Technology Breeds Mental Lethargy
Fact is, technology can be extremely beneficial. However, it is a complete myth that it will do your job for you. Turning on the overhead and slapping on the day’s notes while students feverishly attempt to copy them before they are replaced yet again is not teaching. Likewise, Googling every answer on the chemistry homework is not exactly learning. These scenarios are the product of laziness and the idea that technology replaces responsibilities. Students and teachers need to appreciate the positive advantages of technology instead of taking the convenience for granted.
Sure, it may be tempting to Google the answer to a tricky Physics question and just get it over with, but what happens when the student is tested on a similar question? So the student got a point for doing that homework problem. But he or she ends up losing it anyway on the test. The internet can help students to further their understanding, not just provide the answers. Resources include, but are not limited to, practice tests, PDFs, e-books, research findings, simulations, articles, lesson plans, videos, etc. Stuck on a complex math concept? Search Google or YouTube, and one will find various videos that review it, along with hundreds of other educational videos on the subject. When used properly, the Internet can help students and teachers review concepts easily without having to spend hours in the library flipping through pages and pages of encyclopedias and textbooks that might or might not help. Keep in mind, though, that these Internet resources exist as an aid, not an easy way out.
Technologies such as LCD overhead displays, overhead projectors, and document cameras are also supposed to enhance involvement between students and teachers, as well as save time. Again, use of these technologies does not replace responsibilities to learn or teach. LCD projectors can project notes from a pre-made PowerPoint presentation or an interactive activity featured on a website, rendering learning to be that much more interesting and making it easier to hold students attention. Overhead projectors used in schools since the late 1950s facilitate an inexpensive and convenient way to project notes and diagrams, and written, typed, or drawn on transparencies. Instead of erasing a blackboard full of notes and rewriting it for each class, teachers are able to simply make one copy of the notes and reuse it, saving time and money.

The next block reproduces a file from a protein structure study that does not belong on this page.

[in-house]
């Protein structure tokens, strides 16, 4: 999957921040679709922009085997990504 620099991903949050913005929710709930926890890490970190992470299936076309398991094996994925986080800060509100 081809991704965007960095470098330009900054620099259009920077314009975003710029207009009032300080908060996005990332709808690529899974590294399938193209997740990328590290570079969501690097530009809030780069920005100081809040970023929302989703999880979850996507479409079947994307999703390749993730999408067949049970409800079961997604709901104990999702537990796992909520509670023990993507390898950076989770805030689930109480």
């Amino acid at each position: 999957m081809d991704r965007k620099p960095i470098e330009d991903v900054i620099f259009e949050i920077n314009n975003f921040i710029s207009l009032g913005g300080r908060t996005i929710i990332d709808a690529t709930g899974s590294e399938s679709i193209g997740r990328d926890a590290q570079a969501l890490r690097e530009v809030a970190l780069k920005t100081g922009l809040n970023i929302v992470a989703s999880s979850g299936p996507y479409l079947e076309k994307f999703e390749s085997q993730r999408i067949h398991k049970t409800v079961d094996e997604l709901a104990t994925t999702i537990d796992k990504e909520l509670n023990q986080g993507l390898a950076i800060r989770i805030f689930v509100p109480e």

Students can also use LCD overhead displays and overhead projectors for the same reasons—to save time and money. No longer is it always necessary to drive to a Michael’s Arts and Crafts store or Staples and buy a huge poster board or tri-fold, along with the art supplies, to complete a visual presentation. With computer programs such as Microsoft PowerPoint and Google Docs and the help of projectors, presentations appear cleaner and are made easily visible to the audience.
So when students need help on homework, they should utilize the vast amount of Internet and computer resources available in ways that will truly help them: email the teacher, “Google” and “YouTube” it, view helpful interactive games and simulations…the possibilities are endless. Why should a student limit himself to one textbook? This applies to teachers, as well. Technologies, despite lessening and simplifying workloads, do not replace their responsibilities either.
Go ahead and play along with online simulations to help you learn and review concepts; save time on research papers with online databases and search engines; economize in schools by wasting less paper and by directing the money away from replacing aged textbooks; and benefit from overheads and PowerPoints—just remember, there’s a fine line between practicality and flat out laziness.